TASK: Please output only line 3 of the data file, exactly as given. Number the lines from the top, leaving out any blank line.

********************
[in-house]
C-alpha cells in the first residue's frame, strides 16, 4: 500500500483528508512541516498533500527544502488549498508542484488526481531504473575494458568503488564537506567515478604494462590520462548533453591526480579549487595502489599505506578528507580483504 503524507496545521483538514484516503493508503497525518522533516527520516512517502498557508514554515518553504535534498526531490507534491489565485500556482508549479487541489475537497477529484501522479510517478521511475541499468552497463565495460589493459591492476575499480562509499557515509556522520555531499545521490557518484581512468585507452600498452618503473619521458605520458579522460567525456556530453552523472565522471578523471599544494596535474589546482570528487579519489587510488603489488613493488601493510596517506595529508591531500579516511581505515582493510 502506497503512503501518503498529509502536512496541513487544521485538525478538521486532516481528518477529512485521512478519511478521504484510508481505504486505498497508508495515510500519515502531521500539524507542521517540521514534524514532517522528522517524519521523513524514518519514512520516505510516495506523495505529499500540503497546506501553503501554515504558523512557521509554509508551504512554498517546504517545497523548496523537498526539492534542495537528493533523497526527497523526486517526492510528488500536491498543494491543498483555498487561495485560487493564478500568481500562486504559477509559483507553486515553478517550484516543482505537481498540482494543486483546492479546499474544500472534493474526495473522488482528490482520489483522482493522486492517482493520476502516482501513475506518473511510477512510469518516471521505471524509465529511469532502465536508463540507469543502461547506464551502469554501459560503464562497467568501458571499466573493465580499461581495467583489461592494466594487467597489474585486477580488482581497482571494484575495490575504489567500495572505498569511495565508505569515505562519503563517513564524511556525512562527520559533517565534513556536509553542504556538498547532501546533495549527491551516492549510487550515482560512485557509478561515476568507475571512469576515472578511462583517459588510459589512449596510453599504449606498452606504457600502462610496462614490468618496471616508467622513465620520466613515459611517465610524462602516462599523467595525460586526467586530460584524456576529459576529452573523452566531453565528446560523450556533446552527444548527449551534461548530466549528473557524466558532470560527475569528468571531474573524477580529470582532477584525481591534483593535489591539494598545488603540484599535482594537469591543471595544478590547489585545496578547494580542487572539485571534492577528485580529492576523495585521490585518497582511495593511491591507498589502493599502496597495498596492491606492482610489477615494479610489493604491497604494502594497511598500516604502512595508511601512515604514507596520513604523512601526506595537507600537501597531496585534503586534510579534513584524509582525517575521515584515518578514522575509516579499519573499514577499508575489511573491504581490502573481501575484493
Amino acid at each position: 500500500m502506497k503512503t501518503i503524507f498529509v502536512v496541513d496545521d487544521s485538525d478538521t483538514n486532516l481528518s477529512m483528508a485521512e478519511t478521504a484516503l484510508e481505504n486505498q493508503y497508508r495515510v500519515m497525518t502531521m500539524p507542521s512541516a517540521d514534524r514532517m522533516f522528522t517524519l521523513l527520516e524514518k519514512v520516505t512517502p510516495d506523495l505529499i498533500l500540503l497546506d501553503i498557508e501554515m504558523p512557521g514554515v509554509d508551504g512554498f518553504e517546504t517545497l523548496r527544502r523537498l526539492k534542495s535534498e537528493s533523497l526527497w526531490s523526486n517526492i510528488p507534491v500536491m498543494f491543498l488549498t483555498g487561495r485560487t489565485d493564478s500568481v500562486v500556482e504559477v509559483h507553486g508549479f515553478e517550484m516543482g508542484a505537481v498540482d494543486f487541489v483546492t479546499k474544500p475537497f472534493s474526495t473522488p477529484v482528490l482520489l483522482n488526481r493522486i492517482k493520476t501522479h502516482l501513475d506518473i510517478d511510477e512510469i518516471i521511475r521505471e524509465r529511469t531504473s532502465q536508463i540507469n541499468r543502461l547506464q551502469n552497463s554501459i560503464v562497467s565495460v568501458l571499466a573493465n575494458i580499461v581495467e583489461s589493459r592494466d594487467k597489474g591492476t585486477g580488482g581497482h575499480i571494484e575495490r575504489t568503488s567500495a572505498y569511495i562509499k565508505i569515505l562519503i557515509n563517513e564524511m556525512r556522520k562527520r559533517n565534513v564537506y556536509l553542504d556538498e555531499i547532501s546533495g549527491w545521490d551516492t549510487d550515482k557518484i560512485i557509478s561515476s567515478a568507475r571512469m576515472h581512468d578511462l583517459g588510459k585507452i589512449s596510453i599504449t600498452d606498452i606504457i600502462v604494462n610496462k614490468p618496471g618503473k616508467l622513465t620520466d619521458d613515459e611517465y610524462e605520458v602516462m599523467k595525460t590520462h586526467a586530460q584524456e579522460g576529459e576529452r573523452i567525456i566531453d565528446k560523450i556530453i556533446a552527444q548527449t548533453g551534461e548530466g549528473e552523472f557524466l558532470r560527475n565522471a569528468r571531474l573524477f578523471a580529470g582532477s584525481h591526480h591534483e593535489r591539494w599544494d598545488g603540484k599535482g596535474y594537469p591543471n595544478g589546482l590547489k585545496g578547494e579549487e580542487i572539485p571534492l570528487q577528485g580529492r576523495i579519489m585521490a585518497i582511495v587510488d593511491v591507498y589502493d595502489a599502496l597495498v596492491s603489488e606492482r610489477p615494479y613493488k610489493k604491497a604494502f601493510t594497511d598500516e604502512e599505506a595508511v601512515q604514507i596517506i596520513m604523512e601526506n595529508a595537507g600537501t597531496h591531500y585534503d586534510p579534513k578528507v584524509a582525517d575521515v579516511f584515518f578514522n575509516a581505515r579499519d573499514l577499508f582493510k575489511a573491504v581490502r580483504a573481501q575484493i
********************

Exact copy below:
Amino acid at each position: 500500500m502506497k503512503t501518503i503524507f498529509v502536512v496541513d496545521d487544521s485538525d478538521t483538514n486532516l481528518s477529512m483528508a485521512e478519511t478521504a484516503l484510508e481505504n486505498q493508503y497508508r495515510v500519515m497525518t502531521m500539524p507542521s512541516a517540521d514534524r514532517m522533516f522528522t517524519l521523513l527520516e524514518k519514512v520516505t512517502p510516495d506523495l505529499i498533500l500540503l497546506d501553503i498557508e501554515m504558523p512557521g514554515v509554509d508551504g512554498f518553504e517546504t517545497l523548496r527544502r523537498l526539492k534542495s535534498e537528493s533523497l526527497w526531490s523526486n517526492i510528488p507534491v500536491m498543494f491543498l488549498t483555498g487561495r485560487t489565485d493564478s500568481v500562486v500556482e504559477v509559483h507553486g508549479f515553478e517550484m516543482g508542484a505537481v498540482d494543486f487541489v483546492t479546499k474544500p475537497f472534493s474526495t473522488p477529484v482528490l482520489l483522482n488526481r493522486i492517482k493520476t501522479h502516482l501513475d506518473i510517478d511510477e512510469i518516471i521511475r521505471e524509465r529511469t531504473s532502465q536508463i540507469n541499468r543502461l547506464q551502469n552497463s554501459i560503464v562497467s565495460v568501458l571499466a573493465n575494458i580499461v581495467e583489461s589493459r592494466d594487467k597489474g591492476t585486477g580488482g581497482h575499480i571494484e575495490r575504489t568503488s567500495a572505498y569511495i562509499k565508505i569515505l562519503i557515509n563517513e564524511m556525512r556522520k562527520r559533517n565534513v564537506y556536509l553542504d556538498e555531499i547532501s546533495g549527491w545521490d551516492t549510487d550515482k557518484i560512485i557509478s561515476s567515478a568507475r571512469m576515472h581512468d578511462l583517459g588510459k585507452i589512449s596510453i599504449t600498452d606498452i606504457i600502462v604494462n610496462k614490468p618496471g618503473k616508467l622513465t620520466d619521458d613515459e611517465y610524462e605520458v602516462m599523467k595525460t590520462h586526467a586530460q584524456e579522460g576529459e576529452r573523452i567525456i566531453d565528446k560523450i556530453i556533446a552527444q548527449t548533453g551534461e548530466g549528473e552523472f557524466l558532470r560527475n565522471a569528468r571531474l573524477f578523471a580529470g582532477s584525481h591526480h591534483e593535489r591539494w599544494d598545488g603540484k599535482g596535474y594537469p591543471n595544478g589546482l590547489k585545496g578547494e579549487e580542487i572539485p571534492l570528487q577528485g580529492r576523495i579519489m585521490a585518497i582511495v587510488d593511491v591507498y589502493d595502489a599502496l597495498v596492491s603489488e606492482r610489477p615494479y613493488k610489493k604491497a604494502f601493510t594497511d598500516e604502512e599505506a595508511v601512515q604514507i596517506i596520513m604523512e601526506n595529508a595537507g600537501t597531496h591531500y585534503d586534510p579534513k578528507v584524509a582525517d575521515v579516511f584515518f578514522n575509516a581505515r579499519d573499514l577499508f582493510k575489511a573491504v581490502r580483504a573481501q575484493i